In September of 2019, the WECHU Board of Health passed a resolution supporting the submission of a Consumption and Treatment Services (CTS) application for a site in the City of Windsor. The submission for a proposed site will be made to the Ministry of Health, including the submission of an Exemption for Medical Purposes under the Controlled Drugs and Substances Act for Activities at a Supervised Consumption Site Application required by Health Canada. 

In order to facilitate the site location process required for the application, a CTS Stakeholder Advisory Committee was established and site criteria determined, complimenting the mandatory requirements under the federal and provincial processes:

  • Site must be 200m from a sensitive land use (e.g. parks, daycare centers, and schools) as well as 600m from other CTS sites OR If  located within 200m of a sensitive land use, application must include plans on how to address community concerns
  • Site must be easily accessible by public transit
  • Site must be within walking distance to areas known to be frequented by people who use drugs
  • Space should be greater than 590ft2 (for six consumption booths) or 385ft2 (for three booths)

To complete the application process, a location and a comprehensive community consultation on the site are required. The WECHU has identified two potential sites for a CTS within the Downtown area of Windsor, prioritized through the Supervised Injection Services Community Consultations Report. The two sites are located at:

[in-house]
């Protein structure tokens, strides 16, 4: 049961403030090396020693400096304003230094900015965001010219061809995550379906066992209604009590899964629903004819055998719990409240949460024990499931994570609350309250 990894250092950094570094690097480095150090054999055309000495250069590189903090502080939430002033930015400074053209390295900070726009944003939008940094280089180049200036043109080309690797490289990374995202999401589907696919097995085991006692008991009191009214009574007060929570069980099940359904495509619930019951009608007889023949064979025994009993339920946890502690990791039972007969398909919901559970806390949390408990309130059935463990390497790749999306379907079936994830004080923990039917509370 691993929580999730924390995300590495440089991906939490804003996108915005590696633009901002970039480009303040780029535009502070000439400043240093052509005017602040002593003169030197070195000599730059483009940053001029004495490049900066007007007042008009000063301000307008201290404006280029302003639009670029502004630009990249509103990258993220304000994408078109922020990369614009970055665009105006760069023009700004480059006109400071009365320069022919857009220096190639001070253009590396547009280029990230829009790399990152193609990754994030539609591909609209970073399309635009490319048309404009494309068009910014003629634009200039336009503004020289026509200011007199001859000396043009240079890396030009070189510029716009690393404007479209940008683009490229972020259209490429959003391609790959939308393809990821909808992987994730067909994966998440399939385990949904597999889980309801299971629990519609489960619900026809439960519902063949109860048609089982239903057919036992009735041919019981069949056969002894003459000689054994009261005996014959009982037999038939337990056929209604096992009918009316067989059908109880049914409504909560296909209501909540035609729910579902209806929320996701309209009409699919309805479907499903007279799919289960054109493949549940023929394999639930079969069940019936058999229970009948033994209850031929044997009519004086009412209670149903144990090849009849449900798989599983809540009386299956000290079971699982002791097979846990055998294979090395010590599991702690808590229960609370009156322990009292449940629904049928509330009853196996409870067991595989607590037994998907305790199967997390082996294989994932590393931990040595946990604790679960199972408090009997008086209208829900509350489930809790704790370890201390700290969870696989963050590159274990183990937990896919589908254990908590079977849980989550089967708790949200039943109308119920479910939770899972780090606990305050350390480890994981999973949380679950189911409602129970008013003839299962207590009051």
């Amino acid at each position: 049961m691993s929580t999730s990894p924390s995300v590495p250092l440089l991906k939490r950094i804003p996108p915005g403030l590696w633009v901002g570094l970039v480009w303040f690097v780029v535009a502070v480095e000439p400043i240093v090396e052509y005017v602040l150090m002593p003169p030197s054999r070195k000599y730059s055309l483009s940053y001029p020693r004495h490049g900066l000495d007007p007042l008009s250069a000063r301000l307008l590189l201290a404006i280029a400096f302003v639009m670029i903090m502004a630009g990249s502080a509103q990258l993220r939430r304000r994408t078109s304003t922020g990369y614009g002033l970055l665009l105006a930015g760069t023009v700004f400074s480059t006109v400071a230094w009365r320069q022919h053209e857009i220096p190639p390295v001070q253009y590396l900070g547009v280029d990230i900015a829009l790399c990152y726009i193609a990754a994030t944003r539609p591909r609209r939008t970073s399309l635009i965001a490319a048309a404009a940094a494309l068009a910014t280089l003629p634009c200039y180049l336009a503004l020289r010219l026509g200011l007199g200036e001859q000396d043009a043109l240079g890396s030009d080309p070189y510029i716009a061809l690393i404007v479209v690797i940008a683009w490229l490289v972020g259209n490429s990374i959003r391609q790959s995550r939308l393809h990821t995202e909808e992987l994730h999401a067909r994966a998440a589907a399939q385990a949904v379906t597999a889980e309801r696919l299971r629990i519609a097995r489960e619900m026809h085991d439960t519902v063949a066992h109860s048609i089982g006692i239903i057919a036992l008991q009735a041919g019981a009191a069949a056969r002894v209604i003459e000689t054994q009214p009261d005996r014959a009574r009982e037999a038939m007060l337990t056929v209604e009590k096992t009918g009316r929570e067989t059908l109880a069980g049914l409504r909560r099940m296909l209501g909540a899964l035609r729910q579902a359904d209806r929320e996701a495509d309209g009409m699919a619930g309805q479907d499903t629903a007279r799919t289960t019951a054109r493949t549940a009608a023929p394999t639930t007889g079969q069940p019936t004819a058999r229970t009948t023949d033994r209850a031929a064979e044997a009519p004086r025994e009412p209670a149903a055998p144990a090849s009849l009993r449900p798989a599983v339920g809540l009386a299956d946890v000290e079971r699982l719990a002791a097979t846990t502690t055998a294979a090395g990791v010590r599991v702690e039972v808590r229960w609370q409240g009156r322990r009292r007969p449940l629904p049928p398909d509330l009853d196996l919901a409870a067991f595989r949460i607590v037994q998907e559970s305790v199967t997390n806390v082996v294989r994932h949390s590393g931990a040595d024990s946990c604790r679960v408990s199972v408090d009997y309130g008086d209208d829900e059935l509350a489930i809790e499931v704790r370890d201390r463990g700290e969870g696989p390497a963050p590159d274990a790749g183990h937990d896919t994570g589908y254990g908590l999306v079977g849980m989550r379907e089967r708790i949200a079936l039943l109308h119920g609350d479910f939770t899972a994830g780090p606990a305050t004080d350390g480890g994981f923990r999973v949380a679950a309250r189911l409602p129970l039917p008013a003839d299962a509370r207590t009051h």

• 101 Wyandotte Street East, Windsor
  • 628 Goyeau Street, Windsor

Each site was reviewed using a matrix scoring tool. Crime Prevention Through Environmental Design (CPTED) audits were completed on both sites by Windsor Police Services (WPS). The WECHU, with support from the CTS advisory committee is currently engaged in the consultation process on both sites. Consultation will follow similar processes and models conducted in other regions such as Barrie, Waterloo, Toronto. The consultation includes the following:

  • Key informant interviews with stakeholders and businesses in proximity to the proposed sites,
  • Focus groups with key stakeholder groups such as outreach workers, people with lived experience, and neighbourhood groups,
  • An online community survey, and
  • Live town halls held virtually, with special invitation to workplaces and residents within 300 metres of the each location.